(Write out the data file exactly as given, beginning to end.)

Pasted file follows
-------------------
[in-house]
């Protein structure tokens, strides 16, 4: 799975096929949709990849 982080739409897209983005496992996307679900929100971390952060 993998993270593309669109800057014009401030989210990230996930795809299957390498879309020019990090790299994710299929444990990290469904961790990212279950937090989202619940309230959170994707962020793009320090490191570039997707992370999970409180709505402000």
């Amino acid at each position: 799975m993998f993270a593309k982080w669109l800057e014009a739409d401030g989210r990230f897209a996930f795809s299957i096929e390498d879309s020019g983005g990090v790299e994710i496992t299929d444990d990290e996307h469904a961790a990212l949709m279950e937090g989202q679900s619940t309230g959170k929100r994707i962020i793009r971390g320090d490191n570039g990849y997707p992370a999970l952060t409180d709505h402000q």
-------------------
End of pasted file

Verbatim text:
[in-house]
């Protein structure tokens, strides 16, 4: 799975096929949709990849 982080739409897209983005496992996307679900929100971390952060 993998993270593309669109800057014009401030989210990230996930795809299957390498879309020019990090790299994710299929444990990290469904961790990212279950937090989202619940309230959170994707962020793009320090490191570039997707992370999970409180709505402000």
């Amino acid at each position: 799975m993998f993270a593309k982080w669109l800057e014009a739409d401030g989210r990230f897209a996930f795809s299957i096929e390498d879309s020019g983005g990090v790299e994710i496992t299929d444990d990290e996307h469904a961790a990212l949709m279950e937090g989202q679900s619940t309230g959170k929100r994707i962020i793009r971390g320090d490191n570039g990849y997707p992370a999970l952060t409180d709505h402000q």